Coined by "Miami Vice" actor Philip Michael Thomas back in the 1980s, an EGOT is a designation for anyone in the performing arts who has won an Emmy, a Grammy, an Oscar and a Tony. There are debates as to whether you need to win all competitively, but an honorary award has been deemed acceptable to most awards scorekeepers. Of the 22 individuals who fall in one of the two categories, only seven have been Black, with Viola Davis joining the list after winning a Grammy on February 5 (it won't make up for her recent egregious Oscar snub).
Here is a look at those who have claimed the honor and those just one award away from doing so.
Goldberg was the first ever Black recipient of an EGOT, which she clinched during a prodigious 2002 in which she picked up a Daytime Emmy for Best Special Class Special for "Beyond Tara: The Extraordinary Life of Hattie McDaniel" and a Tony as a producer of the musical "Thoroughly Modern Millie." She won a Grammy in 1985 for Best Comedy Recording for "Whoopi Goldberg: Direct from Broadway" and an Oscar for her turn as the delightfully brassy psychic Oda Mae Brown in 1990's "Ghost."
It only took 12 years for the smooth crooner to win all four awards, starting with a bevy of Grammys in 2006, an Oscar for the song "Glory" from "Selma" in 2015 (co-written with another fellow coming up on this list) a Tony as a producer of August Wilson's "Jitney" and an Emmy for NBC's live broadcast of "Jesus Christ Superstar," in which he starred.
Just last year, Hudson joined the EGOT club as a producer of the Tony winner for Best Musical, "A Strange Loop." She conquered the Oscar first for 2006's "Dreamgirls," then a Grammy for her 2009 album debut and finally, a Daytime Emmy for the 2021 interactive special "Baba Yaga."
The "Star Wars" and "Field of Dreams" legend is among those who entered the EGOT club via a non-competitive statuette, with his Honorary Oscar in 2011. (He was nominated for a Best Actor Academy Award in 1971 for "The Great White Hope.") During his long and distinguished career, he has also won two Emmys, two Tonys and a Grammy for Spoken Word Performance.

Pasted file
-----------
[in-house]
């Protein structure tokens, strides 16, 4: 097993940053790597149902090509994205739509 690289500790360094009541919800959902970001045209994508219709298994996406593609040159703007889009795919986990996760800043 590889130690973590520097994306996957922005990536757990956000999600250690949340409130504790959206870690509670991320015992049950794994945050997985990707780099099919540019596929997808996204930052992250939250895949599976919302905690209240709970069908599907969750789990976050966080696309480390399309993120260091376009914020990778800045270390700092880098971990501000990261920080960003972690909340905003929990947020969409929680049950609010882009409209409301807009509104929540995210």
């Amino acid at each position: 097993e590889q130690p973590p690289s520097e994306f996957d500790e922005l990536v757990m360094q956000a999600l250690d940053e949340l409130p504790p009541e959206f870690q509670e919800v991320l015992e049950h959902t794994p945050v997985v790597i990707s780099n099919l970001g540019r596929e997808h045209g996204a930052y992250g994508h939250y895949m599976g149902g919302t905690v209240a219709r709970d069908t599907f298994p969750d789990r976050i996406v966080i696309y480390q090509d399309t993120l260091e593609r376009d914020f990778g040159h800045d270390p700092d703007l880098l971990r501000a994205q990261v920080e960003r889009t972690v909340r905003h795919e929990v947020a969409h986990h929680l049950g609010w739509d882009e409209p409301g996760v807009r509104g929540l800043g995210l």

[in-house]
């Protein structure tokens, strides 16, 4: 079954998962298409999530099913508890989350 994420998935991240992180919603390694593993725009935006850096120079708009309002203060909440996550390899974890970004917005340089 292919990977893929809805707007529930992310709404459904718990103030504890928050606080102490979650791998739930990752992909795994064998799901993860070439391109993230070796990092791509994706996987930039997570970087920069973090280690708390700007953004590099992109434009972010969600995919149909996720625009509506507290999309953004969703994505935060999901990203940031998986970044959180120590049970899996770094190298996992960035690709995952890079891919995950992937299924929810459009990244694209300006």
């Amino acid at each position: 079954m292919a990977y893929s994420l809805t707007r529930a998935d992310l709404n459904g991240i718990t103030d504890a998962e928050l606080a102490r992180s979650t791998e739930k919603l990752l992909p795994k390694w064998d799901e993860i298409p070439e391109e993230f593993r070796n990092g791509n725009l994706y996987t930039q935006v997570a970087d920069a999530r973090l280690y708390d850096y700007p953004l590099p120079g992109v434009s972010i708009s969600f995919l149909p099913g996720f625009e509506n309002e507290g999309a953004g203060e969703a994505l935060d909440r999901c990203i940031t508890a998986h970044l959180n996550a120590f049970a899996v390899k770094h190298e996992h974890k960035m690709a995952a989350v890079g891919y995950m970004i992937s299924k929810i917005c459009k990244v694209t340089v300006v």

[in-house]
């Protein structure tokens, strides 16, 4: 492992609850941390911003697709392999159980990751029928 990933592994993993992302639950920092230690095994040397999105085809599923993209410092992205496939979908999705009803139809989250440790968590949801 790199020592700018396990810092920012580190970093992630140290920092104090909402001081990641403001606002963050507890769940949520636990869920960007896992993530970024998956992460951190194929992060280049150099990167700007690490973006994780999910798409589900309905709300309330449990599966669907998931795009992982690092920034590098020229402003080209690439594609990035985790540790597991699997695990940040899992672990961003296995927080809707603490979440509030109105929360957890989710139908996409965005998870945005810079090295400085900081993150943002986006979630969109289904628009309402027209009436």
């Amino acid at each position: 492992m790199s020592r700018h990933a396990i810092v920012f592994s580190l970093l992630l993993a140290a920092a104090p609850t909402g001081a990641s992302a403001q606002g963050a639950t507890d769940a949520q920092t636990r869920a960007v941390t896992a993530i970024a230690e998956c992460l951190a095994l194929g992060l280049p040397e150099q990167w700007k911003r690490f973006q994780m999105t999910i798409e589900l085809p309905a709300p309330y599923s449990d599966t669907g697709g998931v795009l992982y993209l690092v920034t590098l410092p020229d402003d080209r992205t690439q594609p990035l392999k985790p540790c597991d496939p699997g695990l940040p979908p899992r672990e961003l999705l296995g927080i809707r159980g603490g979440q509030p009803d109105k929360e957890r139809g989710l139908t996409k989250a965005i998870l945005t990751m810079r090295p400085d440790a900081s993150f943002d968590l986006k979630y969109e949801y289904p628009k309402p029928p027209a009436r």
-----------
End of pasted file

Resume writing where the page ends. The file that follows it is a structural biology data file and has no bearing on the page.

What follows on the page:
Belafonte (seen here with friend and Oscar winner Sidney Poitier) has an EGOT history spanning 60 years, beginning with a featured actor Tony in 1954, an Emmy in 1960 for Perfornance in a Variety or Music Program for his "Tonight with Belafonte — The Revlon Revue" and a Grammy the following year for Best Folk Performance. Finally, the Calypso pioneer earned the Jean Hersholt Humanitarian Award in 2014 at the Academy's Governors Awards.
No awards list would be complete without Jones, a titan in all corners of the entertainment industry. Starting with a boatload of career Grammys (nearly three dozen), an Emmy for composing the score for "Roots" and a Tony for producing the hit revival of Broadway's "The Color Purple" (which starred EGOT winner Jennifer Hudson and Cynthia Erivo, see both above and below). Like Belafonte, QJ scored a Jean Hersholt Humanitarian Award, nearly 20 years ago in 1994. And even though he's nearly 90, don't count him out for more wins in the years ahead.
The "Woman King" star joined the EGOT ranks on Feb. 5 after picking up a Grammy for the audio of her 2022 memoir, "Finding Me." She earned Tonys for the August Wilson plays "King Hedley II" and "Fences," and her performance in the film version of the latter won her an Oscar in 2016. The year prior, she'd become the first Black woman to win the Emmy for best actress in a drama series for her fierce portrayal of Annalise Keating in ABC's "How to Get Away with Murder."
Michael Loccisano/Getty Images for Tribeca Festival
2023 could possibly be the year for the multihyphenate to EGOT, given that he is currently co-starring in the Broadway debut of the Pulitzer-winning play "Between Riverside and Crazy" (look out for May's Tony noms). He won an Oscar (with John Legend) for the "Selma" original song "Glory," which also netted him a Grammy (one of many he has picked up). He received an Emmy for another Ava DuVernay project, 2016's searing Netflix documentary "13th."
Erivo pulled off a hat trick when she won a Tony, Emmy and Grammy for the same role: the thrilling Celie in Broadway's 2015 reboot of "The Color Purple." She took home awards as a performer on stage, on TV as a singer promoting the show and as a principal vocalist on the production's recording. Amazingly, Erivo had two shots at an Oscar in the same year for starring in and co-writing a song for 2019's "Harriet." Look out for that possibility to reemerge once her Elphaba in the big-screen adapatation of "Wicked" defies gravity next year.
The red carpet trail blazer has a Tony for starring in "Kinky Boots" as the luscious Lola, a Grammy for the show's recording and a history-making win as the sage Pray Tell in FX's "Pose," which made Porter the first openly gay Black man to both be nominated and win in the leading actor category at the Primetime Emmy Awards. Given he's now directing films, it might only be a matter of time before Porter collects Oscar gold at the Dolby Theatre.